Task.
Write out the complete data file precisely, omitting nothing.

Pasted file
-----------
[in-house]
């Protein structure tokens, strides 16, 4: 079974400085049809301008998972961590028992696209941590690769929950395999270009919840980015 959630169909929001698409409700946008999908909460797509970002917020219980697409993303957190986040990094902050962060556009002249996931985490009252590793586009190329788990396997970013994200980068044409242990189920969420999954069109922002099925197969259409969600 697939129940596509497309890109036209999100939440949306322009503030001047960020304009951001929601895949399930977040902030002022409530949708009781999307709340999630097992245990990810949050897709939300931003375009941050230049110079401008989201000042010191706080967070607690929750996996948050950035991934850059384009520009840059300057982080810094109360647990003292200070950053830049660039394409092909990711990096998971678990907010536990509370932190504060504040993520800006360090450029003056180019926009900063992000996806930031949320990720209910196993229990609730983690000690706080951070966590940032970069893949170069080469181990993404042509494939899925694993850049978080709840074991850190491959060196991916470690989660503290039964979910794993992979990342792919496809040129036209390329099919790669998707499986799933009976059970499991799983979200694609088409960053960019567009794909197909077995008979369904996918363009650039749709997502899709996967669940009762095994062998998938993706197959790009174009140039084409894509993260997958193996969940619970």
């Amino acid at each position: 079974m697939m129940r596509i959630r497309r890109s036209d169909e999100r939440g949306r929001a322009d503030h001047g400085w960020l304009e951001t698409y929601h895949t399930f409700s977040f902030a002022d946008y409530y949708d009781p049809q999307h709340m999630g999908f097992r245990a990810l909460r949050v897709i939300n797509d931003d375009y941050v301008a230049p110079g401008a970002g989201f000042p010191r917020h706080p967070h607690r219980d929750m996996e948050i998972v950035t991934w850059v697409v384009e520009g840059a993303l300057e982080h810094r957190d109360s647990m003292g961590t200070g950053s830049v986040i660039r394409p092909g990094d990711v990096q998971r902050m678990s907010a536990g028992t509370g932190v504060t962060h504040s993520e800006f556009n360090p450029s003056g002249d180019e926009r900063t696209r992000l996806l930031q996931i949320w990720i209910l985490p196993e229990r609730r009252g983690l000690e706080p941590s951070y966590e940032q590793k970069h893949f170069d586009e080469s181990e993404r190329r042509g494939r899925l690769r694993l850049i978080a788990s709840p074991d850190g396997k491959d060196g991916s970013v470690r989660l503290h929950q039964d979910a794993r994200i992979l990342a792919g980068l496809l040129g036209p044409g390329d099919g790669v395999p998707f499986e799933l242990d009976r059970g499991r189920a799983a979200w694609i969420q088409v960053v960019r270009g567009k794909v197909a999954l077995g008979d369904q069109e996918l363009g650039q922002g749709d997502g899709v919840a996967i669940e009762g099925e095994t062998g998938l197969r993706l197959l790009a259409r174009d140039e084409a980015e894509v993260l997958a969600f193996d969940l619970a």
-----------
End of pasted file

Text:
[in-house]
């Protein structure tokens, strides 16, 4: 079974400085049809301008998972961590028992696209941590690769929950395999270009919840980015 959630169909929001698409409700946008999908909460797509970002917020219980697409993303957190986040990094902050962060556009002249996931985490009252590793586009190329788990396997970013994200980068044409242990189920969420999954069109922002099925197969259409969600 697939129940596509497309890109036209999100939440949306322009503030001047960020304009951001929601895949399930977040902030002022409530949708009781999307709340999630097992245990990810949050897709939300931003375009941050230049110079401008989201000042010191706080967070607690929750996996948050950035991934850059384009520009840059300057982080810094109360647990003292200070950053830049660039394409092909990711990096998971678990907010536990509370932190504060504040993520800006360090450029003056180019926009900063992000996806930031949320990720209910196993229990609730983690000690706080951070966590940032970069893949170069080469181990993404042509494939899925694993850049978080709840074991850190491959060196991916470690989660503290039964979910794993992979990342792919496809040129036209390329099919790669998707499986799933009976059970499991799983979200694609088409960053960019567009794909197909077995008979369904996918363009650039749709997502899709996967669940009762095994062998998938993706197959790009174009140039084409894509993260997958193996969940619970």
């Amino acid at each position: 079974m697939m129940r596509i959630r497309r890109s036209d169909e999100r939440g949306r929001a322009d503030h001047g400085w960020l304009e951001t698409y929601h895949t399930f409700s977040f902030a002022d946008y409530y949708d009781p049809q999307h709340m999630g999908f097992r245990a990810l909460r949050v897709i939300n797509d931003d375009y941050v301008a230049p110079g401008a970002g989201f000042p010191r917020h706080p967070h607690r219980d929750m996996e948050i998972v950035t991934w850059v697409v384009e520009g840059a993303l300057e982080h810094r957190d109360s647990m003292g961590t200070g950053s830049v986040i660039r394409p092909g990094d990711v990096q998971r902050m678990s907010a536990g028992t509370g932190v504060t962060h504040s993520e800006f556009n360090p450029s003056g002249d180019e926009r900063t696209r992000l996806l930031q996931i949320w990720i209910l985490p196993e229990r609730r009252g983690l000690e706080p941590s951070y966590e940032q590793k970069h893949f170069d586009e080469s181990e993404r190329r042509g494939r899925l690769r694993l850049i978080a788990s709840p074991d850190g396997k491959d060196g991916s970013v470690r989660l503290h929950q039964d979910a794993r994200i992979l990342a792919g980068l496809l040129g036209p044409g390329d099919g790669v395999p998707f499986e799933l242990d009976r059970g499991r189920a799983a979200w694609i969420q088409v960053v960019r270009g567009k794909v197909a999954l077995g008979d369904q069109e996918l363009g650039q922002g749709d997502g899709v919840a996967i669940e009762g099925e095994t062998g998938l197969r993706l197959l790009a259409r174009d140039e084409a980015e894509v993260l997958a969600f193996d969940l619970a």